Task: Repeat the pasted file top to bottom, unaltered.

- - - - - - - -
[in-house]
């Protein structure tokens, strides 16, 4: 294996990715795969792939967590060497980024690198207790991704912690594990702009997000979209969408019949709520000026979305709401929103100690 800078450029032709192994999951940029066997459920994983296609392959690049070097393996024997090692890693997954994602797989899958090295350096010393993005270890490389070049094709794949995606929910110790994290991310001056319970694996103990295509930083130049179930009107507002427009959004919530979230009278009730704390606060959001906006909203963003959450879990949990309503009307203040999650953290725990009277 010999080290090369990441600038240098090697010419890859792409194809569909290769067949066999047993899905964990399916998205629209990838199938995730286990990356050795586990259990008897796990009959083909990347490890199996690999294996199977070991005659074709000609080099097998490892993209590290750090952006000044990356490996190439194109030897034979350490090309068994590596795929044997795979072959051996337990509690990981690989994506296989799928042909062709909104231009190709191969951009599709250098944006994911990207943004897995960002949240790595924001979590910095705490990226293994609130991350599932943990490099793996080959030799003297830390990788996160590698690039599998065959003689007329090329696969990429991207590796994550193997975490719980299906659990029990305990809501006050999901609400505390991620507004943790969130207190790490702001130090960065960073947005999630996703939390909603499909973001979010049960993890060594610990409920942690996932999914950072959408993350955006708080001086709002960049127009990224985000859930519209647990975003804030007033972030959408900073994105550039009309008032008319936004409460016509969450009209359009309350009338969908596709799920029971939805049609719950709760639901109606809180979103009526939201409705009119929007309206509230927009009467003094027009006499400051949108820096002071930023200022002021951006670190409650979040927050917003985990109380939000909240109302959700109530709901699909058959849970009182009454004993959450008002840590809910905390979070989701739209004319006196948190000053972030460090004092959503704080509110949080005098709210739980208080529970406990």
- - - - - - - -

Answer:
[in-house]
């Protein structure tokens, strides 16, 4: 294996990715795969792939967590060497980024690198207790991704912690594990702009997000979209969408019949709520000026979305709401929103100690 800078450029032709192994999951940029066997459920994983296609392959690049070097393996024997090692890693997954994602797989899958090295350096010393993005270890490389070049094709794949995606929910110790994290991310001056319970694996103990295509930083130049179930009107507002427009959004919530979230009278009730704390606060959001906006909203963003959450879990949990309503009307203040999650953290725990009277 010999080290090369990441600038240098090697010419890859792409194809569909290769067949066999047993899905964990399916998205629209990838199938995730286990990356050795586990259990008897796990009959083909990347490890199996690999294996199977070991005659074709000609080099097998490892993209590290750090952006000044990356490996190439194109030897034979350490090309068994590596795929044997795979072959051996337990509690990981690989994506296989799928042909062709909104231009190709191969951009599709250098944006994911990207943004897995960002949240790595924001979590910095705490990226293994609130991350599932943990490099793996080959030799003297830390990788996160590698690039599998065959003689007329090329696969990429991207590796994550193997975490719980299906659990029990305990809501006050999901609400505390991620507004943790969130207190790490702001130090960065960073947005999630996703939390909603499909973001979010049960993890060594610990409920942690996932999914950072959408993350955006708080001086709002960049127009990224985000859930519209647990975003804030007033972030959408900073994105550039009309008032008319936004409460016509969450009209359009309350009338969908596709799920029971939805049609719950709760639901109606809180979103009526939201409705009119929007309206509230927009009467003094027009006499400051949108820096002071930023200022002021951006670190409650979040927050917003985990109380939000909240109302959700109530709901699909058959849970009182009454004993959450008002840590809910905390979070989701739209004319006196948190000053972030460090004092959503704080509110949080005098709210739980208080529970406990």